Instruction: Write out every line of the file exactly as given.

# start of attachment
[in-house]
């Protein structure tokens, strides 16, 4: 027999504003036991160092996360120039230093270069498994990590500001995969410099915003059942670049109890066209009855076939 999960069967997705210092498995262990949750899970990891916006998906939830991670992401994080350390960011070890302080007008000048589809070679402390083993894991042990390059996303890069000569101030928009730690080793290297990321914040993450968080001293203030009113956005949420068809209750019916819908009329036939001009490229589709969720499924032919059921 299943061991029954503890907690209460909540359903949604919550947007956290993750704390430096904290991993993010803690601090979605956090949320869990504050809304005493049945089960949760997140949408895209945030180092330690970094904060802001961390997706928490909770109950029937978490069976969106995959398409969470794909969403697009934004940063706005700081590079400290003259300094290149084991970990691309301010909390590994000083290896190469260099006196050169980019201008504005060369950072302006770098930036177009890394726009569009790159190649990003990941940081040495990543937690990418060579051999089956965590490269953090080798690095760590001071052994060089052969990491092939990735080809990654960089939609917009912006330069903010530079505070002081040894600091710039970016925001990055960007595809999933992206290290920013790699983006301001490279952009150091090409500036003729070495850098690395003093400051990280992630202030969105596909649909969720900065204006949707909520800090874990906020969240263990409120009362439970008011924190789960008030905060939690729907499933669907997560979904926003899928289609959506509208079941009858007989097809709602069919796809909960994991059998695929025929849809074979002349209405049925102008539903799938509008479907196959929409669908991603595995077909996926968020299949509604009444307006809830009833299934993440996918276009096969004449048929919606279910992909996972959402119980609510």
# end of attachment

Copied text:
[in-house]
């Protein structure tokens, strides 16, 4: 027999504003036991160092996360120039230093270069498994990590500001995969410099915003059942670049109890066209009855076939 999960069967997705210092498995262990949750899970990891916006998906939830991670992401994080350390960011070890302080007008000048589809070679402390083993894991042990390059996303890069000569101030928009730690080793290297990321914040993450968080001293203030009113956005949420068809209750019916819908009329036939001009490229589709969720499924032919059921 299943061991029954503890907690209460909540359903949604919550947007956290993750704390430096904290991993993010803690601090979605956090949320869990504050809304005493049945089960949760997140949408895209945030180092330690970094904060802001961390997706928490909770109950029937978490069976969106995959398409969470794909969403697009934004940063706005700081590079400290003259300094290149084991970990691309301010909390590994000083290896190469260099006196050169980019201008504005060369950072302006770098930036177009890394726009569009790159190649990003990941940081040495990543937690990418060579051999089956965590490269953090080798690095760590001071052994060089052969990491092939990735080809990654960089939609917009912006330069903010530079505070002081040894600091710039970016925001990055960007595809999933992206290290920013790699983006301001490279952009150091090409500036003729070495850098690395003093400051990280992630202030969105596909649909969720900065204006949707909520800090874990906020969240263990409120009362439970008011924190789960008030905060939690729907499933669907997560979904926003899928289609959506509208079941009858007989097809709602069919796809909960994991059998695929025929849809074979002349209405049925102008539903799938509008479907196959929409669908991603595995077909996926968020299949509604009444307006809830009833299934993440996918276009096969004449048929919606279910992909996972959402119980609510």